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Israeli basketball star feels at home in Ohio for Passover

UT's Shafir to be with friends

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    Sharon Ravin holds a flag for Naama Shafir during a UT game. Ms. Ravin said it "makes Naama feel good to see a Jewish flag. She took a big leap of faith coming here because she probably didn't even know where Ohio was."

    <The Blade/Lori King
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naama-shafir-passover

University of Toledo's Naama Shafir, a junior women's basketball guard and Orthodox Jew, will travel to Cleveland to celebrate Passover with friends.

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sharon-ravin-israel-flag

Sharon Ravin holds a flag for Naama Shafir during a UT game. Ms. Ravin said it "makes Naama feel good to see a Jewish flag. She took a big leap of faith coming here because she probably didn't even know where Ohio was."

The Blade/Lori King
Enlarge | Buy This Image

Of all Jewish holidays, Passover stresses family and home the most. But when the holy day begins at sundown on Monday, University of Toledo basketball star Naama Shafir will be 6,000 miles from her family in Hoshaya, Israel.

The 21-year-old UT junior and Orthodox Jew will feel at home, however, when she celebrates Passover with friends.

“I’m going to Cleveland,” she said. “There’s a family there that I know that I spend most of the holidays with.”

Her host family, the Goldbergs, immigrated from Israel about 20 years ago, she said.

“It’s a lot like Passover at home because they are from Israel,” Ms. Shafir said in a phone interview last week.

Passover, which will be observed on Monday and Tuesday, celebrates the ancient Jews’ escape from bondage in Egypt, according to the biblical book of Exodus.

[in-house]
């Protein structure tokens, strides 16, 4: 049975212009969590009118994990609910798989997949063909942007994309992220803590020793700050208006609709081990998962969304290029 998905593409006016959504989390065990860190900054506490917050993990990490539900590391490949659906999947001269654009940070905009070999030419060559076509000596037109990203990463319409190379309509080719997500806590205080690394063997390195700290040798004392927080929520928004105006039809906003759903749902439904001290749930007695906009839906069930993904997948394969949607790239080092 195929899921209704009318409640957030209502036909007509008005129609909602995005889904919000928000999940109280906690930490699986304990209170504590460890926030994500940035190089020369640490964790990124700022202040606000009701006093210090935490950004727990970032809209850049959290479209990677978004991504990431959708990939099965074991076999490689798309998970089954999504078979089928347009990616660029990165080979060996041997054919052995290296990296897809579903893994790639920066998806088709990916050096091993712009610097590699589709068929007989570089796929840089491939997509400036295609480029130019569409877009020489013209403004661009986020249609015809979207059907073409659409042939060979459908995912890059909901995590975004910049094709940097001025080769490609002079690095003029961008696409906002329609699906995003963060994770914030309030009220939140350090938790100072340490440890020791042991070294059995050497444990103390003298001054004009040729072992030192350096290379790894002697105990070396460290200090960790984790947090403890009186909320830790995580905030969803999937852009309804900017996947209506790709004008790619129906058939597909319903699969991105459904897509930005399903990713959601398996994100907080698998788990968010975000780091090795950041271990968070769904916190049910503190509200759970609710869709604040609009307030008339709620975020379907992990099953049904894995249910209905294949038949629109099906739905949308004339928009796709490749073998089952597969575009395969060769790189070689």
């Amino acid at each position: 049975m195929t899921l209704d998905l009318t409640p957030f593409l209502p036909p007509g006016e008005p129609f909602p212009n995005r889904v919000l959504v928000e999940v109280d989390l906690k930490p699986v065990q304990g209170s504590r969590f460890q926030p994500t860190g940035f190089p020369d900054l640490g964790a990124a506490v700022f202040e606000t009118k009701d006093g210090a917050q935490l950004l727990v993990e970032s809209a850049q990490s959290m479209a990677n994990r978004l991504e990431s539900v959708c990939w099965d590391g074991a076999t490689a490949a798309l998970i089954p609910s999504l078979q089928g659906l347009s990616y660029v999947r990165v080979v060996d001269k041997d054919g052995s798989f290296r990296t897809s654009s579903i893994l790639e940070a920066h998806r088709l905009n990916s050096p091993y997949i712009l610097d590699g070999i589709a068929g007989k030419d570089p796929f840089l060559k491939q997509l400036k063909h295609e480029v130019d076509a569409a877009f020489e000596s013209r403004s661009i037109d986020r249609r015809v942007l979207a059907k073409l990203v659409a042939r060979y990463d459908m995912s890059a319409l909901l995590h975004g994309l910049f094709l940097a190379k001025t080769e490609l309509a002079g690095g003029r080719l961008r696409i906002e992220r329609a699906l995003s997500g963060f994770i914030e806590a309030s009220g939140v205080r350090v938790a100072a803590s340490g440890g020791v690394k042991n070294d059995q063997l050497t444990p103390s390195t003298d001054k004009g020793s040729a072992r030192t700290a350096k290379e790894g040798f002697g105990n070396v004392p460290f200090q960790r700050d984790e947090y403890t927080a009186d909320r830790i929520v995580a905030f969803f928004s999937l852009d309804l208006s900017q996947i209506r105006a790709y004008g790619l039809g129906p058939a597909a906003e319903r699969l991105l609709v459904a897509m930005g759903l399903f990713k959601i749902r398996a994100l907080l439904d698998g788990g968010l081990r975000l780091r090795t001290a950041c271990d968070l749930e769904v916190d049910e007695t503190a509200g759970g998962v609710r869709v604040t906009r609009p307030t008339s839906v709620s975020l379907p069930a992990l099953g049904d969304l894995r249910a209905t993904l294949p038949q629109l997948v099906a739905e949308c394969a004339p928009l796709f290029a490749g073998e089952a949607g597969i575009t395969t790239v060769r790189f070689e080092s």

The centerpiece of the weeklong holiday is the Seder, a traditional family meal that is rich in symbolism.

The Seder includes, for example, bitter herbs or horseradish to represent the bitterness of Egypt; a potato or parsley dipped in salty water to symbolize the ancestors’ anguish, and wine to represent liberation.

For Ms. Shafir, Passover “reminds me how everything started, it kind of gives you a taste of the stories from the past,” she said.

While she misses being with family for the holiday, she realizes that she is in Toledo and the United States only temporarily.

“It’s weird but it’s OK, it’s OK,” she said. “I know I’m going to have a lot more years to be home with them.”

Ms. Shafir, who scored 40 points in leading the UT Rockets to the Women’s National Invitation Tournament title earlier this month, is believed to be the only female Orthodox Jew to earn an NCAA I scholarship.

She said she enjoys being able to raise awareness of Orthodox Judaism in America.

“I get to explain it to a lot of people, because a lot of people ask,” Ms. Shafir said. “I’m happy that I can help a lot of people get to know about it.”

Some people who have learned the most are her UT teammates and coaches, most of whom will visit Ms. Shafir in Israel this summer.

“That’s a big thing for me and my teammates. I’m just happy about it,” she said. “They will get to know where I’m from, where my family is from, how different it is for me. It’s just gonna be cool.”

Rabbi Edward Garsek of Congregation Etz Chayim, Toledo’s Orthodox synagogue, said Ms. Shafir is a wonderful role model and ambassador for her faith.

“So many Jewish people are able to display their pride in her because she’s Jewish, and she’s from Israel, and because she is observant of Jewish law. People can see that one can be Orthodox and at the same time show their love of sports and athletics,” he said.

“She is very sweet and modest and humble, and she does anything but draw attention to herself,” Rabbi Garsek said.


Contact David Yonke at: dyonke@theblade.com or 419-724-6154.

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